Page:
“La Rentree” captures a sense of autumn renewal and re-start. “Fall” is more redolent of a slanting golden light, scent of leather, late roses and dahlias nodding heavy heads, morning mist rising as the sun burns off the growing night chill. Both are equally applicable. Even as an adult, I still can’t shake off the echoes of autumn: a new pair of shoes for school; pulling out my huge tweed scarf in the first stage of layering up; appreciating richer, deeper tones and combinations of tweeds and prints, colours and textures. I’m hopelessly romantic when it comes to autumn and this year in London, I’m looking forward to some inspirational exhibitions that will fire up my imagination even more.
Fabric of India at the Victoria and Albert Museum from 3 October until 10 January, looks set to be a masterclass in appreciating the prints and motifs that appeared in many of the AW 15-16 collections such as Valentino, Burberry, Givenchy, Dries van Noten or Joie. India’s influence on the development of textiles and print patterns has been profound. First brought to Europe in the 17th century as a luxury product, they were assimilated into local design and artisanal techniques and, with the industrial revolution, eventually into the mass manufacture of household goods.
This brings us to Liberty: a shop that has done more than perhaps any other to popularise exotic and oriental design and the artisanal skills that go with it: the archive, in London’s Bermondsey, is a unique treasure trove, holding over 40,000 prints. Liberty in Fashion at London’s Fashion and Textile Museum (9 October to 28 February 2016) celebrates the eccentric and exotic world of Liberty.
From a small beginning in 1875 with half a shop at 218a Regent Street selling oriental fabric and objects, by 1885 the store had added fashion, home furnishing and an “Eastern Bazaar”. The shop tapped into the zeitgeist so successfully that customers included some of the Pre-Raphaelite Brotherhood and there were design collaborations with Ruskin and Morris’s Arts & Crafts Movement.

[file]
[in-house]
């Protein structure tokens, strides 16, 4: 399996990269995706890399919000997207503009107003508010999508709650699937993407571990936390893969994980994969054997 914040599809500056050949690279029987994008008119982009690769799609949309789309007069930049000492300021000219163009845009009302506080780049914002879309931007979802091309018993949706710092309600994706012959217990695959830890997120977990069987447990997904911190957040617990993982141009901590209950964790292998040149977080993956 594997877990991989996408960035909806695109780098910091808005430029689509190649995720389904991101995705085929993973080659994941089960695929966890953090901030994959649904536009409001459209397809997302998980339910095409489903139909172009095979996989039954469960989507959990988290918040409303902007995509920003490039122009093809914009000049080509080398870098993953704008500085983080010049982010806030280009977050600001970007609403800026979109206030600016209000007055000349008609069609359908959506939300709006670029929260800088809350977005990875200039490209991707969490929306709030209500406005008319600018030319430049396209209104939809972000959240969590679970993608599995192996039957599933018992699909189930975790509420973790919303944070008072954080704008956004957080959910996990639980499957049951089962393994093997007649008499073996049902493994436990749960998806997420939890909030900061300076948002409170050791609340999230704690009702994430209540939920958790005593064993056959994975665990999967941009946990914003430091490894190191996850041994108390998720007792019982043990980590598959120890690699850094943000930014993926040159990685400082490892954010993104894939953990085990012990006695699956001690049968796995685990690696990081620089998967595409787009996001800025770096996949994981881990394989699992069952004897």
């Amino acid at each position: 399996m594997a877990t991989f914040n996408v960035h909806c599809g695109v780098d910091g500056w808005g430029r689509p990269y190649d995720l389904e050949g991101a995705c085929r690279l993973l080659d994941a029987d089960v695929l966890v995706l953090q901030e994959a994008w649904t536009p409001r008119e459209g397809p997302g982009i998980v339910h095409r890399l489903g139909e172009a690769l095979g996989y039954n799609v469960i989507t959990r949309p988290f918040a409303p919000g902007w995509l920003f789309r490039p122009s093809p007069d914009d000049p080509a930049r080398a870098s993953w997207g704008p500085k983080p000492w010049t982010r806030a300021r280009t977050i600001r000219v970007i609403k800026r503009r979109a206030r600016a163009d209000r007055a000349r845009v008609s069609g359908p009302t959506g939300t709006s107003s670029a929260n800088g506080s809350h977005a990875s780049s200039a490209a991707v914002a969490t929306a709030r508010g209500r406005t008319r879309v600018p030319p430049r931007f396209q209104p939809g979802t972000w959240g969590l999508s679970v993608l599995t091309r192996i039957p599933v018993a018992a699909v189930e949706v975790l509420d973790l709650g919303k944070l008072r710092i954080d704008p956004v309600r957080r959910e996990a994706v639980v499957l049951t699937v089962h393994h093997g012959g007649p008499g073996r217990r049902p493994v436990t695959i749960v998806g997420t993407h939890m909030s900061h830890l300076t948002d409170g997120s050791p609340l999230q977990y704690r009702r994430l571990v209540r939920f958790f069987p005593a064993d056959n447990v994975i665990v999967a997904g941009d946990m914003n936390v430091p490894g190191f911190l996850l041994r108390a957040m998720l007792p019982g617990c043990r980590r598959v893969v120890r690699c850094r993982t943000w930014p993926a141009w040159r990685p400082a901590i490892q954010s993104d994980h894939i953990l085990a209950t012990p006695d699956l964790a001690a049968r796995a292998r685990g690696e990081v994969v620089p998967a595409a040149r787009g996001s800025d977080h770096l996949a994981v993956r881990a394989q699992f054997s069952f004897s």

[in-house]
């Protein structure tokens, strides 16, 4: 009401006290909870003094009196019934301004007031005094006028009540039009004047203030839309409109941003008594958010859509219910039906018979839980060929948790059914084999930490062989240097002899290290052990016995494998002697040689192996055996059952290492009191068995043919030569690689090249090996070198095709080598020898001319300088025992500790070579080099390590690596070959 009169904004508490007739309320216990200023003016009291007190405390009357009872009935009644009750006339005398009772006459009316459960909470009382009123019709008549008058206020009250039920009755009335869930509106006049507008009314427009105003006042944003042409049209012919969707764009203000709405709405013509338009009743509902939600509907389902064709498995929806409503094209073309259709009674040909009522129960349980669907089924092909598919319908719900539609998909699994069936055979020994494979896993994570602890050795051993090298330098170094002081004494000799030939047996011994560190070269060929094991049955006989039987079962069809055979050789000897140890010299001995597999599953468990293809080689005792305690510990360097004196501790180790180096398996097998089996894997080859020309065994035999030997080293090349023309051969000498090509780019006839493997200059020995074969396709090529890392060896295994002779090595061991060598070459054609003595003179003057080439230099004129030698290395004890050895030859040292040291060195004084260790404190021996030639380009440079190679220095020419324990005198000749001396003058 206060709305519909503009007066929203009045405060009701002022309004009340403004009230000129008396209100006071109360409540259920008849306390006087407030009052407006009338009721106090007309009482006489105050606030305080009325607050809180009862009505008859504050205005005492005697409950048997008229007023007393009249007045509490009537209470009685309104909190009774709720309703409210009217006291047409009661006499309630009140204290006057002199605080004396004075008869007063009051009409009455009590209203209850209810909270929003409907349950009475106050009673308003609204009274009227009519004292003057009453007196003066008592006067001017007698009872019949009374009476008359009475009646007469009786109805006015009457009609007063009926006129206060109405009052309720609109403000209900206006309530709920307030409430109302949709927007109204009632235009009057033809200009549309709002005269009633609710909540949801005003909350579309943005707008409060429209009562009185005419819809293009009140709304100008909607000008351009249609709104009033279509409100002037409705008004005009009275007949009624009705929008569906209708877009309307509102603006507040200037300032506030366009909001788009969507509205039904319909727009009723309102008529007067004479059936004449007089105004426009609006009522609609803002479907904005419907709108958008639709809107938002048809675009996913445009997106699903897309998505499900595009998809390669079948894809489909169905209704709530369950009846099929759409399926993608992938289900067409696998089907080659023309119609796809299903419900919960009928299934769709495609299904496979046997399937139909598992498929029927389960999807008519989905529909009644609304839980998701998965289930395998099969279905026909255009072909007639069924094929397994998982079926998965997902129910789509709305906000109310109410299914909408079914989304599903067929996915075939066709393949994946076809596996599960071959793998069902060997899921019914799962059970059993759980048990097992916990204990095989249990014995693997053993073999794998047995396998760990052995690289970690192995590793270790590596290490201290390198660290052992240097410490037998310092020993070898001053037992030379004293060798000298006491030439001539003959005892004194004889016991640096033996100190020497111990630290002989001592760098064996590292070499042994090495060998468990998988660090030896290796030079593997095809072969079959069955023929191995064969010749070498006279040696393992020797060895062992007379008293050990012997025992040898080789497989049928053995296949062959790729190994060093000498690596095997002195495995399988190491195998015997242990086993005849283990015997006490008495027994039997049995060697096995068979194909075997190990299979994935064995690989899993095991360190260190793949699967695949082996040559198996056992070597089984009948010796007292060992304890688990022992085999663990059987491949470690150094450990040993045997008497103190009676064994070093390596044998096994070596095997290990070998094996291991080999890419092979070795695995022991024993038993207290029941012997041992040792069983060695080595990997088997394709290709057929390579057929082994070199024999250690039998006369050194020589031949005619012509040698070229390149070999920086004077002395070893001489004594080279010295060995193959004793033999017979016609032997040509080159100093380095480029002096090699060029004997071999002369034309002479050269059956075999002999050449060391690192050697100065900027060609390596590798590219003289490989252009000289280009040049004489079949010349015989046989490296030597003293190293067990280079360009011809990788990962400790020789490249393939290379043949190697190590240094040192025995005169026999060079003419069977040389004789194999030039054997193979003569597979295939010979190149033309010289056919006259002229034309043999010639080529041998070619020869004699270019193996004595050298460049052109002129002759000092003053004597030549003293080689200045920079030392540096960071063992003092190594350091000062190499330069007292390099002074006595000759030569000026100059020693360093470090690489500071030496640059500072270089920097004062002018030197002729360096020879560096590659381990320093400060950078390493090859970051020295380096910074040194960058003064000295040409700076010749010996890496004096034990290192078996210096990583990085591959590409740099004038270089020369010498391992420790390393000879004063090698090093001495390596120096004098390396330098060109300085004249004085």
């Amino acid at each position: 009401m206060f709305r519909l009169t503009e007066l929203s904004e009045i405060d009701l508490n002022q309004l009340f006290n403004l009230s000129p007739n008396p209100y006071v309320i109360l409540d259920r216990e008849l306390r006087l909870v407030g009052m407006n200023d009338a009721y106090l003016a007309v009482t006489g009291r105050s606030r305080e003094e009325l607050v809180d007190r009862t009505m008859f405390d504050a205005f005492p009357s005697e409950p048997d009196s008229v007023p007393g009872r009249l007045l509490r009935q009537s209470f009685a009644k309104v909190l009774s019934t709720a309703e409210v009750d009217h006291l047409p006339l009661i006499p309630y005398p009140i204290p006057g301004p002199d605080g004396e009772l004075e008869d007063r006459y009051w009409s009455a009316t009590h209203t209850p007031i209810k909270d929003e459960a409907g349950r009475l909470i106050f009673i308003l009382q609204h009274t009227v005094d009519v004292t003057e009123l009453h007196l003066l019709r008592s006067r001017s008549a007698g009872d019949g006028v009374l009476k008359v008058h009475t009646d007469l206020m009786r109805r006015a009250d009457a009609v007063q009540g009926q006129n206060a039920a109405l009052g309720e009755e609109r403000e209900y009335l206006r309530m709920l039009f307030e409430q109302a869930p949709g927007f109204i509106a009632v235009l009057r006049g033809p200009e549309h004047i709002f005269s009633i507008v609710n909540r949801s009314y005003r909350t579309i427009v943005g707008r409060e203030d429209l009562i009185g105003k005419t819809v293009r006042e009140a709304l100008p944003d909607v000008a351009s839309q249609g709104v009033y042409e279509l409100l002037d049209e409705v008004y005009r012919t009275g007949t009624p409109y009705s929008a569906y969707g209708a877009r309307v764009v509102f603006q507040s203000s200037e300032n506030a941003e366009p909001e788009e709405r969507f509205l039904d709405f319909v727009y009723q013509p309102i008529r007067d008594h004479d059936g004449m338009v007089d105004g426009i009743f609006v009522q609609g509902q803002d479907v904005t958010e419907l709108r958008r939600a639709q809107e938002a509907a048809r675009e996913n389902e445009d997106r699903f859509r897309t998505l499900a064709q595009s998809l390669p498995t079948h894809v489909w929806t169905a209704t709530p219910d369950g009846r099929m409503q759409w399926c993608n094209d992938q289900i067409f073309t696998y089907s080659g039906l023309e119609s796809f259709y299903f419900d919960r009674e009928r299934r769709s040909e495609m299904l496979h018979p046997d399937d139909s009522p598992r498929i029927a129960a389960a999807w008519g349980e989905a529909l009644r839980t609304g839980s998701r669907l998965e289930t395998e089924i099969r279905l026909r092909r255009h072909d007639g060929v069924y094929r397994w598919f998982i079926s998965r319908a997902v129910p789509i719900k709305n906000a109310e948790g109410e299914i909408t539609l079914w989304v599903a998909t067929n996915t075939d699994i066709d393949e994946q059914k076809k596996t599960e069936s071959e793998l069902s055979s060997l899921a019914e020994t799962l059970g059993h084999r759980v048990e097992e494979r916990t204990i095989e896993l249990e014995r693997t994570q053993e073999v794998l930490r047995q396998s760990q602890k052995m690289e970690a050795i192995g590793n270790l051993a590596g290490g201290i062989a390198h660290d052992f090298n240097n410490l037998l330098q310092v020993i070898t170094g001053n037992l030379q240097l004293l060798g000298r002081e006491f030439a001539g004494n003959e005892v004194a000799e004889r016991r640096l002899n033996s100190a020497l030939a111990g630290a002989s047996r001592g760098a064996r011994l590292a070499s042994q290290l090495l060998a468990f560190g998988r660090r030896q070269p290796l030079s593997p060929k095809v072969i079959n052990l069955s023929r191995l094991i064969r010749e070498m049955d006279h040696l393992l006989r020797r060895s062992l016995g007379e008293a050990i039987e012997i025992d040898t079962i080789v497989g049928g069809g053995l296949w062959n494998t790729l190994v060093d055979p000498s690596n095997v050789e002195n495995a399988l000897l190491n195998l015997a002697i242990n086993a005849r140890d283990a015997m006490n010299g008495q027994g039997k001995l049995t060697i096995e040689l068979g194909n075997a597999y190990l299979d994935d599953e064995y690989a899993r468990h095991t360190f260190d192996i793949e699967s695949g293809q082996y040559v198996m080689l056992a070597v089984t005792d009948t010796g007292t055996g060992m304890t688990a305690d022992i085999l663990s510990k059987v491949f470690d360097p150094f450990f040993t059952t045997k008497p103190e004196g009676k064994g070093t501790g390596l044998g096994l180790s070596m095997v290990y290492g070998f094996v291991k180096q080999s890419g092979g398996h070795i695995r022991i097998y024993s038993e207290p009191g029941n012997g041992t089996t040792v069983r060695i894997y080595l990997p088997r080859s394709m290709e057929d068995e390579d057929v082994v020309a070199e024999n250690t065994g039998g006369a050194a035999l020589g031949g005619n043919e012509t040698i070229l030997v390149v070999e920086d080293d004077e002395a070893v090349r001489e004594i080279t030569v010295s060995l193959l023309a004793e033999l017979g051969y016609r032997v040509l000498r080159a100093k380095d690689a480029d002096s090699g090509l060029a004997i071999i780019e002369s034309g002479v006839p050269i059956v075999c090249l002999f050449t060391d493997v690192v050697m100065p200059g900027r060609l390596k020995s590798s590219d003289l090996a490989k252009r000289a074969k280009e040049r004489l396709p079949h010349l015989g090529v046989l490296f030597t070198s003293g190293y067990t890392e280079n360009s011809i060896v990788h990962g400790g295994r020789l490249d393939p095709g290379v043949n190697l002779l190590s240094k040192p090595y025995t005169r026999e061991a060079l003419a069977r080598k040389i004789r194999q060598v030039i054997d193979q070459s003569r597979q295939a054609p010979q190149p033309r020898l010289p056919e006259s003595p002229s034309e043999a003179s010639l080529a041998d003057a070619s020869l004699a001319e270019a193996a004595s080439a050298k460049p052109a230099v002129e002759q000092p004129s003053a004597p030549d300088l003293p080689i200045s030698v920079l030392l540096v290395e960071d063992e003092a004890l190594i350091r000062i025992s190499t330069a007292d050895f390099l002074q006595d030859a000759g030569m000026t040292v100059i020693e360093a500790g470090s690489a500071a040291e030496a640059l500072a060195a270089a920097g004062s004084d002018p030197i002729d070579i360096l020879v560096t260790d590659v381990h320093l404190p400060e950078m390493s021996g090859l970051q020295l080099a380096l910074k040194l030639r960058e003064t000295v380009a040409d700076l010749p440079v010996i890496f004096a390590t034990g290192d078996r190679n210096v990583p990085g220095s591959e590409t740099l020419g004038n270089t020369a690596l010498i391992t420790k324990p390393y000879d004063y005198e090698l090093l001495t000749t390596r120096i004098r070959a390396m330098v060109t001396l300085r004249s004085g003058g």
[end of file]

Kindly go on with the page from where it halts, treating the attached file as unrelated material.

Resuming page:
That commitment to artisanship continues today with Liberty’s Best of British Open Call, giving small designers and craftworkers the opportunity to pitch their products to store buyers and ultimately have their products showcased on Liberty’s shelves. The latest instalment in the Liberty story comes with the publication of At Liberty: from rehab to the front row by Liberty Managing Director, Ed Burstell. Already known in the UK thanks to his charismatic appearance in the Channel Four documentaries about the store, his autobiography and his experiences working in the fashion industry, including at Bergdorf Goodman, promise to be fascinating.
So, with fashion taking us back down a more romantic and individualistic route after seasons of minimalism and dressing down, I’m more than ready to be inspired by these shows.